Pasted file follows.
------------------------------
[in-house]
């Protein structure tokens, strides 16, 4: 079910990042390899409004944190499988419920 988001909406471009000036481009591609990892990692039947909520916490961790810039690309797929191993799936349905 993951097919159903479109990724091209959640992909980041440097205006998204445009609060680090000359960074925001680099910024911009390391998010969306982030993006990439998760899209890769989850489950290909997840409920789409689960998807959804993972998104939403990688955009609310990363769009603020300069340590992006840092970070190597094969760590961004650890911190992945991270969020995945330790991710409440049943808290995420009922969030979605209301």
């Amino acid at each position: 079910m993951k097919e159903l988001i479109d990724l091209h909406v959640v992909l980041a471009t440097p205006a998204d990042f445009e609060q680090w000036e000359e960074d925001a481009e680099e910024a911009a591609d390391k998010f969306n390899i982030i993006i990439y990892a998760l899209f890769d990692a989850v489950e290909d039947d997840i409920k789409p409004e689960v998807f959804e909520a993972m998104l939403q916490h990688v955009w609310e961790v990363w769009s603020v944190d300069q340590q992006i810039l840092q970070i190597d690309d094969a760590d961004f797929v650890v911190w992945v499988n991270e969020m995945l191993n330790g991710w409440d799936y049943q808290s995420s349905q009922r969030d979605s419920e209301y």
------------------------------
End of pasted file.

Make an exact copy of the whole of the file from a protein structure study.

[in-house]
């Protein structure tokens, strides 16, 4: 079910990042390899409004944190499988419920 988001909406471009000036481009591609990892990692039947909520916490961790810039690309797929191993799936349905 993951097919159903479109990724091209959640992909980041440097205006998204445009609060680090000359960074925001680099910024911009390391998010969306982030993006990439998760899209890769989850489950290909997840409920789409689960998807959804993972998104939403990688955009609310990363769009603020300069340590992006840092970070190597094969760590961004650890911190992945991270969020995945330790991710409440049943808290995420009922969030979605209301």
């Amino acid at each position: 079910m993951k097919e159903l988001i479109d990724l091209h909406v959640v992909l980041a471009t440097p205006a998204d990042f445009e609060q680090w000036e000359e960074d925001a481009e680099e910024a911009a591609d390391k998010f969306n390899i982030i993006i990439y990892a998760l899209f890769d990692a989850v489950e290909d039947d997840i409920k789409p409004e689960v998807f959804e909520a993972m998104l939403q916490h990688v955009w609310e961790v990363w769009s603020v944190d300069q340590q992006i810039l840092q970070i190597d690309d094969a760590d961004f797929v650890v911190w992945v499988n991270e969020m995945l191993n330790g991710w409440d799936y049943q808290s995420s349905q009922r969030d979605s419920e209301y």